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I need to convert <font size="10"> to px.

Example only(not correct): <font size="10"> is equivalent to 12px.

Is there any formula or table conversion out there to convert <font size="10"> to px?

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2  
Technically sizes outside the range 1 to 7 are invalid. –  cletus May 4 '09 at 7:32
    
Thanks cletus for the tip. –  marknt15 May 5 '09 at 8:31
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6 Answers

up vote 15 down vote accepted
<font size=1>- font size 1</font><br>
<span style="font-size:0.63em">- font size: 0.63em</span><br>

<font size=2>- font size 2</font><br>
<span style="font-size: 0.82em">- font size: 0.82em</span><br>

<font size=3>- font size 3</font><br>
<span style="font-size: 1.0em">- font size: 1.0em</span><br>

<font size=4>- font size 4</font><br>
<span style="font-size: 1.13em">- font size: 1.13em</span><br>

<font size=5>- font size 5</font><br>
<span style="font-size: 1.5em">- font size: 1.5em</span><br>

<font size=6>- font size 6</font><br>
<span style="font-size: 2em">- font size: 2em</span><br>

<font size=7>- font size 7</font><br>
<span style="font-size: 3em">- font size: 3em</span><br>
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Where did you get the font-size: values? How do you make sure that they are correct in all browsers? –  pts May 4 '09 at 7:51
    
@pts, I got them by looking at the rendering of the browser. It's up to the browser's implementation, so I don't think I have to make sure correctness for all browsers. It looks close enough in all browsers I tested zoomed max. –  Eugene Yokota May 4 '09 at 8:01
    
It appears to be correct in Safari and Firefox. –  Chuck May 4 '09 at 8:44
1  
@pts: What if I have font-size 8 and above? How will I know the equivalent em? Thanks. –  marknt15 May 4 '09 at 8:49
2  
@marknt15, 8 and above act as same as 7. –  Eugene Yokota May 4 '09 at 9:06
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According to W3:

This attribute sets the size of the font. Possible values:

  • An integer between 1 and 7. This sets the font to some fixed size, whose rendering depends on the user agent. Not all user agents may render all seven sizes.
  • A relative increase in font size. The value "+1" means one size larger. The value "-3" means three sizes smaller. All sizes belong to the scale of 1 to 7.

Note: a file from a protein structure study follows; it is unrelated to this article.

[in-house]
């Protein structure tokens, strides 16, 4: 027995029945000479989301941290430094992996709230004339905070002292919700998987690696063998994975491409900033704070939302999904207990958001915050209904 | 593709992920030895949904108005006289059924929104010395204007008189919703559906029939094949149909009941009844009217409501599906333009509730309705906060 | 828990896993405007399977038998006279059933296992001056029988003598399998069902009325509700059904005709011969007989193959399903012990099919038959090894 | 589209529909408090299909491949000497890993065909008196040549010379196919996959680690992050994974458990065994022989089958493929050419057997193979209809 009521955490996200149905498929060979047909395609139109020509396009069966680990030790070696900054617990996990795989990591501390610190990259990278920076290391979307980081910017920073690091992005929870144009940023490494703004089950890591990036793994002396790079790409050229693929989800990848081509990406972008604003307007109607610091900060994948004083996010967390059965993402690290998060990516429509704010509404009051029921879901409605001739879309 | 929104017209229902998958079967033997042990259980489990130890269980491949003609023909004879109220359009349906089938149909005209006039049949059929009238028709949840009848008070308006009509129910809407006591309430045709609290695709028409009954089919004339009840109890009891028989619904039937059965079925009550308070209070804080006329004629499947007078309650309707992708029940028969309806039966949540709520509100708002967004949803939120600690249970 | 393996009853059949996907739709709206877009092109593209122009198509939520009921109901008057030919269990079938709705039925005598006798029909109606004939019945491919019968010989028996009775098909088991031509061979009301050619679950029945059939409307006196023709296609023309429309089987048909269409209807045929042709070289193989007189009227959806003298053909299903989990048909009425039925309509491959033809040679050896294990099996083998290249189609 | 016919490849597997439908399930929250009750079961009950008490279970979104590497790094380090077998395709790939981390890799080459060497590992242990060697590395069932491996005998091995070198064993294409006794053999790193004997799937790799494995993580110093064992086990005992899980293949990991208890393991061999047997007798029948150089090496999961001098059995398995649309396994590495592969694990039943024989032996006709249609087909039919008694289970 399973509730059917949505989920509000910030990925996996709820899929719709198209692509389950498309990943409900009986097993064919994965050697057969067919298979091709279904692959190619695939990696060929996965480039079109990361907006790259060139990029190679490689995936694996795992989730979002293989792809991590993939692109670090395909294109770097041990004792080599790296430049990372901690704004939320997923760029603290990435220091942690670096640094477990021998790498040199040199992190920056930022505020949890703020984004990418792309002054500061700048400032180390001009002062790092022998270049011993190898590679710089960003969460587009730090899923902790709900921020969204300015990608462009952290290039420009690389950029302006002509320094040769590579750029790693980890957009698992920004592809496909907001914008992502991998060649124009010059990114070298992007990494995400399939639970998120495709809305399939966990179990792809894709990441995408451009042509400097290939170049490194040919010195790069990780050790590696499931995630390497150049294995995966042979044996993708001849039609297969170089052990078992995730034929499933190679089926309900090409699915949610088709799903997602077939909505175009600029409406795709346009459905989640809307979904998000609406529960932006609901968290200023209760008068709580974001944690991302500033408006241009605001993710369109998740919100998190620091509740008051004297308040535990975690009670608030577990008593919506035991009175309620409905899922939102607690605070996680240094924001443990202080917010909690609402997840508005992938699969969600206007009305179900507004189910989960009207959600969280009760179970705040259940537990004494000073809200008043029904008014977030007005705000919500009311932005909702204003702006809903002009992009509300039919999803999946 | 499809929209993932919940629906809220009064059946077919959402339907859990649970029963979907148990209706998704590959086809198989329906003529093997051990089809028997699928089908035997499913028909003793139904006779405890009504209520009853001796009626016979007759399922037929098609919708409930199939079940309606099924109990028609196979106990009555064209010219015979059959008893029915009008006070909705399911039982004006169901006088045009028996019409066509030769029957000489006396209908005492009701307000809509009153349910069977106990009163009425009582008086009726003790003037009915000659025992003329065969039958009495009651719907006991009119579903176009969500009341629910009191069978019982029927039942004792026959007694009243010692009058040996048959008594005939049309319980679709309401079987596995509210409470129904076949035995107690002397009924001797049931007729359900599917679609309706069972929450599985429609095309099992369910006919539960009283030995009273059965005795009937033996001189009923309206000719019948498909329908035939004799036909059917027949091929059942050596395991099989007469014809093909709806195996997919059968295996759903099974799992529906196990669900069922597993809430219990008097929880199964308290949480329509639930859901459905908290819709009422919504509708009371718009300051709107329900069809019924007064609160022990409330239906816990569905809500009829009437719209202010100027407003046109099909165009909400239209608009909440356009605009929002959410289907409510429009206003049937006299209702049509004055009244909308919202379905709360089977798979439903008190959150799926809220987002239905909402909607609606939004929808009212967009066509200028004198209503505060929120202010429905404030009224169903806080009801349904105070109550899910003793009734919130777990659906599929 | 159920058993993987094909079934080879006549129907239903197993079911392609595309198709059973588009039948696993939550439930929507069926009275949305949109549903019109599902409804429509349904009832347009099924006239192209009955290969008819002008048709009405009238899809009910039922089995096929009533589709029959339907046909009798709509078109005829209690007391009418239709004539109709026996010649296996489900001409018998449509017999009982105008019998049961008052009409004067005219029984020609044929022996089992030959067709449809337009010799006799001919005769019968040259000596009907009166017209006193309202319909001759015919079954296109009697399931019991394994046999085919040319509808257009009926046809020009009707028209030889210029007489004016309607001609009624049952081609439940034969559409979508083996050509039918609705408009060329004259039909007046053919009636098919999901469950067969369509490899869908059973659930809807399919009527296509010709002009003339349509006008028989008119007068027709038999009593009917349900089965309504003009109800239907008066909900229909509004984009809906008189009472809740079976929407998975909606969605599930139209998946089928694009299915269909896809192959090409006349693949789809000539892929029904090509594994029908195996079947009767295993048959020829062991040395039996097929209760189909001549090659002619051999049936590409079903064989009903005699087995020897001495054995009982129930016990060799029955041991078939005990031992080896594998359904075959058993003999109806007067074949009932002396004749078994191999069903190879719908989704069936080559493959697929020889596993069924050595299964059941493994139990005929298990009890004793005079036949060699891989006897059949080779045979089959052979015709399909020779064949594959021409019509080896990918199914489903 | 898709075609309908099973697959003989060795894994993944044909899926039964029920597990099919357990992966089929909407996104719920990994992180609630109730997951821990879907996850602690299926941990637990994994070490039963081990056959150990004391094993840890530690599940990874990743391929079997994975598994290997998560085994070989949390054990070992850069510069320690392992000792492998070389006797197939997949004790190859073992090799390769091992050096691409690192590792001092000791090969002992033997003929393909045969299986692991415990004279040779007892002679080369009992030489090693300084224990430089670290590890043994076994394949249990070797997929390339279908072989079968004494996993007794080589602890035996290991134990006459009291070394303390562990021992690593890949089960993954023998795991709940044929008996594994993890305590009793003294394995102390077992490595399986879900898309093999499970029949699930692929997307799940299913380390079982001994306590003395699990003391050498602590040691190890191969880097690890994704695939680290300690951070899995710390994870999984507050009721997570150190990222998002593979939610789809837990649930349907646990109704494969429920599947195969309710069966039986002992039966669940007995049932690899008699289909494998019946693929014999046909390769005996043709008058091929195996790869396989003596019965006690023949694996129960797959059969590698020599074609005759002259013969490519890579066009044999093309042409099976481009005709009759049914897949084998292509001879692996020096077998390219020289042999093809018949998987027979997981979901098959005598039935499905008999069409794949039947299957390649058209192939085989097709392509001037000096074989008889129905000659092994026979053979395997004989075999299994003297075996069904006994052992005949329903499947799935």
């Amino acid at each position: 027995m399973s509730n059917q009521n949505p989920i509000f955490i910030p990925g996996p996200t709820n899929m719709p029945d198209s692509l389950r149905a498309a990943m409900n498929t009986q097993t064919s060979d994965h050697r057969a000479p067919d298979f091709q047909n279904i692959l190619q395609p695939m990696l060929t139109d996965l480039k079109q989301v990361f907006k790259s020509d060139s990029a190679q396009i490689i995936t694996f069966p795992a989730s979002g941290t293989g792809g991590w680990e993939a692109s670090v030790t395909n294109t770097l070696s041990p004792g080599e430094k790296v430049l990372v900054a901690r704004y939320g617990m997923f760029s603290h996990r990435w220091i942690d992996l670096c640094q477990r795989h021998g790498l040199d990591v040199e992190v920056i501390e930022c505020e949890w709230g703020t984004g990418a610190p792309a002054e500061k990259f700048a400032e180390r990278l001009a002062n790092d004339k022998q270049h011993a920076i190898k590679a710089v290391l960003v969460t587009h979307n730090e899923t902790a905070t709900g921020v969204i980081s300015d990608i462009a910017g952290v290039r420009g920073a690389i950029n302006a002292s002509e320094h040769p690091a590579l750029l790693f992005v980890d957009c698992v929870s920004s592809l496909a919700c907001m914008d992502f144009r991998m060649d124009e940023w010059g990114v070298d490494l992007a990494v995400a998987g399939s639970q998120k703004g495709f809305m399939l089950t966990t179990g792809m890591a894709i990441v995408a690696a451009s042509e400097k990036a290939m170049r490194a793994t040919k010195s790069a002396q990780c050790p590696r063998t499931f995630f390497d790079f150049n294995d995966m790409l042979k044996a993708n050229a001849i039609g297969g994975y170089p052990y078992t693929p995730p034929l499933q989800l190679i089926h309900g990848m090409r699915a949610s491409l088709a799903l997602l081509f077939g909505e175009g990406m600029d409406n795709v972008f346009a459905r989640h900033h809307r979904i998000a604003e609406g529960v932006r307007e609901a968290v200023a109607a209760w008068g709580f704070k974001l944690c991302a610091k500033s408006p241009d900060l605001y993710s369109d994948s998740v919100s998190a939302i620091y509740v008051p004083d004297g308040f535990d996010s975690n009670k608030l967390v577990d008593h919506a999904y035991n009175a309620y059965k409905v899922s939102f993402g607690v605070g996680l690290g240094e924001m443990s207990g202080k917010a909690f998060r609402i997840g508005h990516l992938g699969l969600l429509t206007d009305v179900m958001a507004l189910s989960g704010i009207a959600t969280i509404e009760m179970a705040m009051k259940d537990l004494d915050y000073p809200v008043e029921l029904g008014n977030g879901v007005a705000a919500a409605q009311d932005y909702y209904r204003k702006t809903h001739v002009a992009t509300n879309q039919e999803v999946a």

Hence, the conversion you're asking for is not possible. The browser is not required to use specific sizes with specific size attributes.

Also note that use of the font element is discouraged by W3 in favor of style sheets.

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I see, thanks Tormod. I am using eed3si9n's solution and this converter pxtoem.com. Now it works. Thanks to all of you who answered me :D –  marknt15 May 4 '09 at 9:05
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Using the data points from the accepted answer you can use polynomial interpolation to obtain a formula.

WolframAlpha Input: interpolating polynomial {{1,.63},{2,.82}, {3,1}, {4,1.13}, {5,1.5}, {6, 2}, {7,3}}

Formula: 0.00223611x^6 - 0.0530417x^5 + 0.496319x^4 - 2.30479x^3 + 5.51644x^2 - 6.16717x + 3.14

And use in Groovy code:

import java.math.*
def convert = {x -> (0.00223611*x**6 - 0.053042*x**5 + 0.49632*x**4 - 2.30479*x**3 + 5.5164*x**2 - 6.167*x + 3.14).setScale(2, RoundingMode.HALF_UP) }
(1..7).each { i -> println(convert(i)) }
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In general you cannot rely on a fixed pixel size for fonts, the user may be scaling the screen and the defaults are not always the same (depends on DPI settings of the screen etc.).

Maybe have a look at this (pixel to point) and this link.

But of course you can set the font size to px, so that you do know how many pixels the font actually is. This may help if you really need a fixed layout, but this practice reduces accessibility of your web site.

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This cannot be answered that easily. It depends on the font used and the points per inch (ppi). This should give an overview of the problem.

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This is really old, but <font size="10"> would be about <p style= "font-size:55px">

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sorry, "10" is about 55px –  user2845437 Oct 4 '13 at 6:28
    
This does not provide an answer to the question. To critique or request clarification from an author, leave a comment below their post - you can always comment on your own posts, and once you have sufficient reputation you will be able to comment on any post. –  NAZIK Oct 4 '13 at 6:55
    
use backticks for code pieces, e.g. `<an_html_tag>` –  Alex Shesterov Oct 4 '13 at 7:16
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